U.S. lean hog futures rise as cash market firms; cattle rally pauses
By Julie Ingwersen
CHICAGO, March 30 (Reuters) - U.S. lean hog futures rose on Tuesday, with the benchmark June contract setting a life-of-contract high on firm cash hog prices and signs of tightening supplies at a time of robust demand for pork, analysts said.
On the Chicago Mercantile Exchange, most-active June lean hog futures settled up 0.800¢ at 106.025¢ per pound, after reaching a contract high at 106.375¢.
The CME’s lean hog index, a two-day weighted average of cash hog prices, climbed to $97.38 per cwt, its highest since October 2014.
“The hog market is just strong. Disease issues across the hog belt in the Midwest have been huge,” said Don Roose, president of Iowa-based U.S. Commodities. Futures continue to draw support from the U.S. Department of Agriculture’s March 25 quarterly hog report, which showed a smaller-than-expected U.S. herd, Roose noted.
However, the U.S. pork cutout, an indication of wholesale pork prices, fell 95¢ to $106.89 per cwt on Tuesday afternoon, retreating after a firmer reading at midday.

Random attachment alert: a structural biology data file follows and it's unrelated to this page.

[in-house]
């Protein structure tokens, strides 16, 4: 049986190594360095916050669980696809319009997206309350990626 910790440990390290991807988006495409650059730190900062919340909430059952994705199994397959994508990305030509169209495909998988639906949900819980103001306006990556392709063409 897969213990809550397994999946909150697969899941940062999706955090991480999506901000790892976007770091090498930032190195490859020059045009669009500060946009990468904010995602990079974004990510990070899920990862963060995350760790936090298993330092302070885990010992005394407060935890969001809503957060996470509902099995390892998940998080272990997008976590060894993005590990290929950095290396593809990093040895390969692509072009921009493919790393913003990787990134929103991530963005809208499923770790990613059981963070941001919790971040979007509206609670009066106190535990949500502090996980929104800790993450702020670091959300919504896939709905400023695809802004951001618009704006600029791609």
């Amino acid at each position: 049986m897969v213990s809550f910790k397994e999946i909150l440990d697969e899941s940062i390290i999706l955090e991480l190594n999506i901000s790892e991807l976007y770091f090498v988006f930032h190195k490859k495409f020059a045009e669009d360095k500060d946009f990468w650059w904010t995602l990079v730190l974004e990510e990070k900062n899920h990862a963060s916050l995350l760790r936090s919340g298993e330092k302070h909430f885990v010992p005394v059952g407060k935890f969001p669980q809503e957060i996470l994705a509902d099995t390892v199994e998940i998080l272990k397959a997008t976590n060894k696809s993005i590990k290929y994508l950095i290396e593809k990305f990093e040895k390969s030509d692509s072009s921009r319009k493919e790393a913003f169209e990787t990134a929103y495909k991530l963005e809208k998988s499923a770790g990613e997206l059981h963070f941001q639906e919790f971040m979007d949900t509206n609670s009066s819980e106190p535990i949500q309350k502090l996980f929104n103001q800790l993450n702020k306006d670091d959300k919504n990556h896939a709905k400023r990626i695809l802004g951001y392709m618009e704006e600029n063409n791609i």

Consumer demand for pork and beef is rising as the summer grilling season approaches, and at the same time, the restaurant sector is stocking up in anticipation of a vaccine-driven economic recovery.
Strengthening wholesale beef prices have buoyed CME cattle futures since mid-March, but futures closed lower on Tuesday as traders paused to see if the cash cattle market would keep pace.
Benchmark CME June live cattle futures ended down 0.425¢ at 122.225¢ per pound. CME May feeder cattle finished unchanged at 152.200¢, paring gains after setting a contract high at 153.475¢.
Market-ready cattle traded in the Plains cash markets last week at around $115 per cwt, up $1 from the previous week, and feedlots were seeking $118 to $120 this week, traders said. However, front-month April cattle futures are already trading at a premium to those levels, near the equivalent of $121.
“We are waiting for the cash to catch up,” Roose said.
Beef prices continued to march higher, with choice cuts up $5.30 at $244.83 per cwt, according to the USDA. Select cuts rose $3.42 to $235.92 per cwt.
(Reporting by Julie Ingwersen. Editing by Richard Pullin.)
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